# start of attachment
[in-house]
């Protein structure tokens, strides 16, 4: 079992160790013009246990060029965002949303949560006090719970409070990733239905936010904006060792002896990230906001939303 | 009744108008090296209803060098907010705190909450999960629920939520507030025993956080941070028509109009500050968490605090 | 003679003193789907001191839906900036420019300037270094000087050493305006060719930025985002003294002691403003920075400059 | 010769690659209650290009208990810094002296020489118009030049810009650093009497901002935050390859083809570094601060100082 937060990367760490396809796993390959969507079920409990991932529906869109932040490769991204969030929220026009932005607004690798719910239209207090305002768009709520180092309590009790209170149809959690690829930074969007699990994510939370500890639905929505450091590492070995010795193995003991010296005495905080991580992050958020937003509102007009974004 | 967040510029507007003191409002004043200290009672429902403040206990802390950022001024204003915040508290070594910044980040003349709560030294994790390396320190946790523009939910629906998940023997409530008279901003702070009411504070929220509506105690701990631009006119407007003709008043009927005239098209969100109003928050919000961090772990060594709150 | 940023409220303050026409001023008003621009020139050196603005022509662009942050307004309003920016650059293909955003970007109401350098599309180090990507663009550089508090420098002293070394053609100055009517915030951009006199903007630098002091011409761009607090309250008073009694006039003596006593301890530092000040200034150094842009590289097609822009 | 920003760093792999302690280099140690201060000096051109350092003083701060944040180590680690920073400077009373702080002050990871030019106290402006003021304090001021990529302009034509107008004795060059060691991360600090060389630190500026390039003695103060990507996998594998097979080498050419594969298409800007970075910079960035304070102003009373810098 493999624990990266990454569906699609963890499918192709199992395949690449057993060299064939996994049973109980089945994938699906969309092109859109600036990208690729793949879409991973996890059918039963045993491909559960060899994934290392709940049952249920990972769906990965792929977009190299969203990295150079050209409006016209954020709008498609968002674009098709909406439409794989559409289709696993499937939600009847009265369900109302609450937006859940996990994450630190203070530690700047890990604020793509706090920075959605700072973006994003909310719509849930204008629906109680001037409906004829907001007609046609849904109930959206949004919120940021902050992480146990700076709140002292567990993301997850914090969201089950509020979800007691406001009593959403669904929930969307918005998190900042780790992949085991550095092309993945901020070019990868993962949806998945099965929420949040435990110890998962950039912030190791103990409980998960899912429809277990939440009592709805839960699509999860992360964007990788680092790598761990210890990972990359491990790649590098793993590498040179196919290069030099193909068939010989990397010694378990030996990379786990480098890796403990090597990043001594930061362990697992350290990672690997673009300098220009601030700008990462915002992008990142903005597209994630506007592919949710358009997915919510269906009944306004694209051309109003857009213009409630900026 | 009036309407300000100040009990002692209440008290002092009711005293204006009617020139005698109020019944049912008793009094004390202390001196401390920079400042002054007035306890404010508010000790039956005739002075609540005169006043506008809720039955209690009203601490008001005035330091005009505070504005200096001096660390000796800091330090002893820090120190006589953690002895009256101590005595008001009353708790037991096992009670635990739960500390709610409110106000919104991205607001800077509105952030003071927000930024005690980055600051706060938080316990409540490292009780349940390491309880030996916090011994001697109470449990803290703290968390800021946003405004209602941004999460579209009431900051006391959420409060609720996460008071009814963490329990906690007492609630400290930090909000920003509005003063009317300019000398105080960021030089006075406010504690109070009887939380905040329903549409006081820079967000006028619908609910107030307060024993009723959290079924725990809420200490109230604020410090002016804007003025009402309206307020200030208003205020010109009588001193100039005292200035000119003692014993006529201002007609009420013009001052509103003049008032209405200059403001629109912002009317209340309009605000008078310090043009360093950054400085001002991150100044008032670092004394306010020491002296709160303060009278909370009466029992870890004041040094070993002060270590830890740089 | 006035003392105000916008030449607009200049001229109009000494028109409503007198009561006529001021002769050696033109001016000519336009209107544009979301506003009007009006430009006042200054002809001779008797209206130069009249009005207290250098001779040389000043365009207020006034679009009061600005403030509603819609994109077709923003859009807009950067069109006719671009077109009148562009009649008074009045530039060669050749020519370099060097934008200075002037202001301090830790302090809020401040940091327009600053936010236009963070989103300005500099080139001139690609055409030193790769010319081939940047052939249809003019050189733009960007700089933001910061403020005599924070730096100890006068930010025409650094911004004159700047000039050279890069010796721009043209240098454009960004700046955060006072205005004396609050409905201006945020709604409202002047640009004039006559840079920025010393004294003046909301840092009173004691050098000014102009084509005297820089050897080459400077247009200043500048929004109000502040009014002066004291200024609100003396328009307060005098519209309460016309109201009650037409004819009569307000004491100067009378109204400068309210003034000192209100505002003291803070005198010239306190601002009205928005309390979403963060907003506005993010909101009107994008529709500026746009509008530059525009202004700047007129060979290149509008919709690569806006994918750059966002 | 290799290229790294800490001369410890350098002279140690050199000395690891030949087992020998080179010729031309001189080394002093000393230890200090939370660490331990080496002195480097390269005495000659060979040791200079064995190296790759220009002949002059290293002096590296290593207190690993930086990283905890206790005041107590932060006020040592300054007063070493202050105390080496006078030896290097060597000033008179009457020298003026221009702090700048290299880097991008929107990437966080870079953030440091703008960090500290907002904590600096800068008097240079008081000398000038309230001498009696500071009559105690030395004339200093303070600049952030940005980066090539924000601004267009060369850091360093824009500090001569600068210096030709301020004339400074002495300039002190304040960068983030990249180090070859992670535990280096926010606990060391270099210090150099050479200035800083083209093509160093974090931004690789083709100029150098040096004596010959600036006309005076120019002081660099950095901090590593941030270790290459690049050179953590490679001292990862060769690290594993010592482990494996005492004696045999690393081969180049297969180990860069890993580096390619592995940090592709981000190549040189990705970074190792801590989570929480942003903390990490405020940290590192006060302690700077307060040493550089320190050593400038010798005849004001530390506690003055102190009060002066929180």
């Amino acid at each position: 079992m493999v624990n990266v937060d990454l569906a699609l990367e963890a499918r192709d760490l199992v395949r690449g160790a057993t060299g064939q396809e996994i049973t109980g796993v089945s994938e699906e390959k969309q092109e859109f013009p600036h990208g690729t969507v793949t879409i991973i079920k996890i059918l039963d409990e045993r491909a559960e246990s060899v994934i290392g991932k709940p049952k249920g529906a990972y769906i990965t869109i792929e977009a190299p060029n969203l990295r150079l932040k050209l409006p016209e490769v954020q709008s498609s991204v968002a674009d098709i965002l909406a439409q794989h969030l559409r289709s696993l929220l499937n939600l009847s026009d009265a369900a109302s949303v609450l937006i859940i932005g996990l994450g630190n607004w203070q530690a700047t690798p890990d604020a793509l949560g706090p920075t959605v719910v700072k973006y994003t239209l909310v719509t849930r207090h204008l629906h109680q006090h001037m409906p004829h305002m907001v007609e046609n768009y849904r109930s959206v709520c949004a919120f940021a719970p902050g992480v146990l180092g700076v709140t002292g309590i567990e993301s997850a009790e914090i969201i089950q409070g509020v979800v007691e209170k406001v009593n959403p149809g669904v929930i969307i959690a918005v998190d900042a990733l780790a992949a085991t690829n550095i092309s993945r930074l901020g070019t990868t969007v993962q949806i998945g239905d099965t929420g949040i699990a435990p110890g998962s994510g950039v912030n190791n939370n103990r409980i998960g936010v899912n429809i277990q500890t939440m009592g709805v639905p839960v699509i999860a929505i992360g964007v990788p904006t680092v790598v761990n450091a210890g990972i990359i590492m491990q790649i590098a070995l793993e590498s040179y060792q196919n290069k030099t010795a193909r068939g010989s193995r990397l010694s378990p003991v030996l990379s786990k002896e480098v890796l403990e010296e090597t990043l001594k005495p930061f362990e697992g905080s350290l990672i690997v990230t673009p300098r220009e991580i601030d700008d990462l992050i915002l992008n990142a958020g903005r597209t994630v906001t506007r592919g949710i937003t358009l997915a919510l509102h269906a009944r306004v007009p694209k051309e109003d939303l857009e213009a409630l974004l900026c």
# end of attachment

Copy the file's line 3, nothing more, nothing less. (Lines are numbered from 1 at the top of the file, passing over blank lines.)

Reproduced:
């Amino acid at each position: 079992m493999v624990n990266v937060d990454l569906a699609l990367e963890a499918r192709d760490l199992v395949r690449g160790a057993t060299g064939q396809e996994i049973t109980g796993v089945s994938e699906e390959k969309q092109e859109f013009p600036h990208g690729t969507v793949t879409i991973i079920k996890i059918l039963d409990e045993r491909a559960e246990s060899v994934i290392g991932k709940p049952k249920g529906a990972y769906i990965t869109i792929e977009a190299p060029n969203l990295r150079l932040k050209l409006p016209e490769v954020q709008s498609s991204v968002a674009d098709i965002l909406a439409q794989h969030l559409r289709s696993l929220l499937n939600l009847s026009d009265a369900a109302s949303v609450l937006i859940i932005g996990l994450g630190n607004w203070q530690a700047t690798p890990d604020a793509l949560g706090p920075t959605v719910v700072k973006y994003t239209l909310v719509t849930r207090h204008l629906h109680q006090h001037m409906p004829h305002m907001v007609e046609n768009y849904r109930s959206v709520c949004a919120f940021a719970p902050g992480v146990l180092g700076v709140t002292g309590i567990e993301s997850a009790e914090i969201i089950q409070g509020v979800v007691e209170k406001v009593n959403p149809g669904v929930i969307i959690a918005v998190d900042a990733l780790a992949a085991t690829n550095i092309s993945r930074l901020g070019t990868t969007v993962q949806i998945g239905d099965t929420g949040i699990a435990p110890g998962s994510g950039v912030n190791n939370n103990r409980i998960g936010v899912n429809i277990q500890t939440m009592g709805v639905p839960v699509i999860a929505i992360g964007v990788p904006t680092v790598v761990n450091a210890g990972i990359i590492m491990q790649i590098a070995l793993e590498s040179y060792q196919n290069k030099t010795a193909r068939g010989s193995r990397l010694s378990p003991v030996l990379s786990k002896e480098v890796l403990e010296e090597t990043l001594k005495p930061f362990e697992g905080s350290l990672i690997v990230t673009p300098r220009e991580i601030d700008d990462l992050i915002l992008n990142a958020g903005r597209t994630v906001t506007r592919g949710i937003t358009l997915a919510l509102h269906a009944r306004v007009p694209k051309e109003d939303l857009e213009a409630l974004l900026c």